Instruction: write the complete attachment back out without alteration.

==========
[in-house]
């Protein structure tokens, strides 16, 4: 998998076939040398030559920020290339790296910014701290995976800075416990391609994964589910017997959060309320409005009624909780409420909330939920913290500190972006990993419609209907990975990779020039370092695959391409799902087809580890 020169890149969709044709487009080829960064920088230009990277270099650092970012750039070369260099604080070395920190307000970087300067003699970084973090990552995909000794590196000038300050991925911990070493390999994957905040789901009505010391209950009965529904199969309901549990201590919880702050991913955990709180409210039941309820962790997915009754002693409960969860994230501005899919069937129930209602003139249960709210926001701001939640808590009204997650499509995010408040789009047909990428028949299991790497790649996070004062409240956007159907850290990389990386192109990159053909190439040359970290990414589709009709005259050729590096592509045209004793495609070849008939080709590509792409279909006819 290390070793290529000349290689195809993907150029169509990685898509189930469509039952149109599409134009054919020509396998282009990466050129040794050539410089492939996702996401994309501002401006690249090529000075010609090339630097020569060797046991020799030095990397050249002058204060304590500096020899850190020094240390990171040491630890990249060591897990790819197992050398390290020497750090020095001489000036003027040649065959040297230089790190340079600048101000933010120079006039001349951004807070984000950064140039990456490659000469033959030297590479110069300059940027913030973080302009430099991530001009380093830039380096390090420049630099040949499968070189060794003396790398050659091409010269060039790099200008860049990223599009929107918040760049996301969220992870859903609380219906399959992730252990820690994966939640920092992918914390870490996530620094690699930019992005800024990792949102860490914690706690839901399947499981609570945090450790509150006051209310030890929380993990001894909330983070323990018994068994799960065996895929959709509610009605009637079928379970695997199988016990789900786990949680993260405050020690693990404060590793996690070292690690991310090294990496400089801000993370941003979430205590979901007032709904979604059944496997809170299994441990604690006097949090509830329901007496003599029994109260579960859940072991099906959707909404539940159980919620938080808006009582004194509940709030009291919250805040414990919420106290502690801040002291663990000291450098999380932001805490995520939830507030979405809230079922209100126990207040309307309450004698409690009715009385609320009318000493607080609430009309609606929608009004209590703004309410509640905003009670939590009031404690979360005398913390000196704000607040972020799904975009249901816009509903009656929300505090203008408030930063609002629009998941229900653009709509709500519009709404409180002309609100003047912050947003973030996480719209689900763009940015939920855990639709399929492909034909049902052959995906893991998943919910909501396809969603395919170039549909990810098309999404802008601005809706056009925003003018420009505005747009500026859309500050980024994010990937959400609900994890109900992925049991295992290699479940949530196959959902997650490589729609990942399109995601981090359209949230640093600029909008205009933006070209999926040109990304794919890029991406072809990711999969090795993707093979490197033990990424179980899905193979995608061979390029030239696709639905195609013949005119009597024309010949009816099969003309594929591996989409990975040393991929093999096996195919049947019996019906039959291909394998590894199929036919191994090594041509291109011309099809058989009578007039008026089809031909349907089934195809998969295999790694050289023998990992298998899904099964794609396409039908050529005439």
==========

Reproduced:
[in-house]
């Protein structure tokens, strides 16, 4: 998998076939040398030559920020290339790296910014701290995976800075416990391609994964589910017997959060309320409005009624909780409420909330939920913290500190972006990993419609209907990975990779020039370092695959391409799902087809580890 020169890149969709044709487009080829960064920088230009990277270099650092970012750039070369260099604080070395920190307000970087300067003699970084973090990552995909000794590196000038300050991925911990070493390999994957905040789901009505010391209950009965529904199969309901549990201590919880702050991913955990709180409210039941309820962790997915009754002693409960969860994230501005899919069937129930209602003139249960709210926001701001939640808590009204997650499509995010408040789009047909990428028949299991790497790649996070004062409240956007159907850290990389990386192109990159053909190439040359970290990414589709009709005259050729590096592509045209004793495609070849008939080709590509792409279909006819 290390070793290529000349290689195809993907150029169509990685898509189930469509039952149109599409134009054919020509396998282009990466050129040794050539410089492939996702996401994309501002401006690249090529000075010609090339630097020569060797046991020799030095990397050249002058204060304590500096020899850190020094240390990171040491630890990249060591897990790819197992050398390290020497750090020095001489000036003027040649065959040297230089790190340079600048101000933010120079006039001349951004807070984000950064140039990456490659000469033959030297590479110069300059940027913030973080302009430099991530001009380093830039380096390090420049630099040949499968070189060794003396790398050659091409010269060039790099200008860049990223599009929107918040760049996301969220992870859903609380219906399959992730252990820690994966939640920092992918914390870490996530620094690699930019992005800024990792949102860490914690706690839901399947499981609570945090450790509150006051209310030890929380993990001894909330983070323990018994068994799960065996895929959709509610009605009637079928379970695997199988016990789900786990949680993260405050020690693990404060590793996690070292690690991310090294990496400089801000993370941003979430205590979901007032709904979604059944496997809170299994441990604690006097949090509830329901007496003599029994109260579960859940072991099906959707909404539940159980919620938080808006009582004194509940709030009291919250805040414990919420106290502690801040002291663990000291450098999380932001805490995520939830507030979405809230079922209100126990207040309307309450004698409690009715009385609320009318000493607080609430009309609606929608009004209590703004309410509640905003009670939590009031404690979360005398913390000196704000607040972020799904975009249901816009509903009656929300505090203008408030930063609002629009998941229900653009709509709500519009709404409180002309609100003047912050947003973030996480719209689900763009940015939920855990639709399929492909034909049902052959995906893991998943919910909501396809969603395919170039549909990810098309999404802008601005809706056009925003003018420009505005747009500026859309500050980024994010990937959400609900994890109900992925049991295992290699479940949530196959959902997650490589729609990942399109995601981090359209949230640093600029909008205009933006070209999926040109990304794919890029991406072809990711999969090795993707093979490197033990990424179980899905193979995608061979390029030239696709639905195609013949005119009597024309010949009816099969003309594929591996989409990975040393991929093999096996195919049947019996019906039959291909394998590894199929036919191994090594041509291109011309099809058989009578007039008026089809031909349907089934195809998969295999790694050289023998990992298998899904099964794609396409039908050529005439």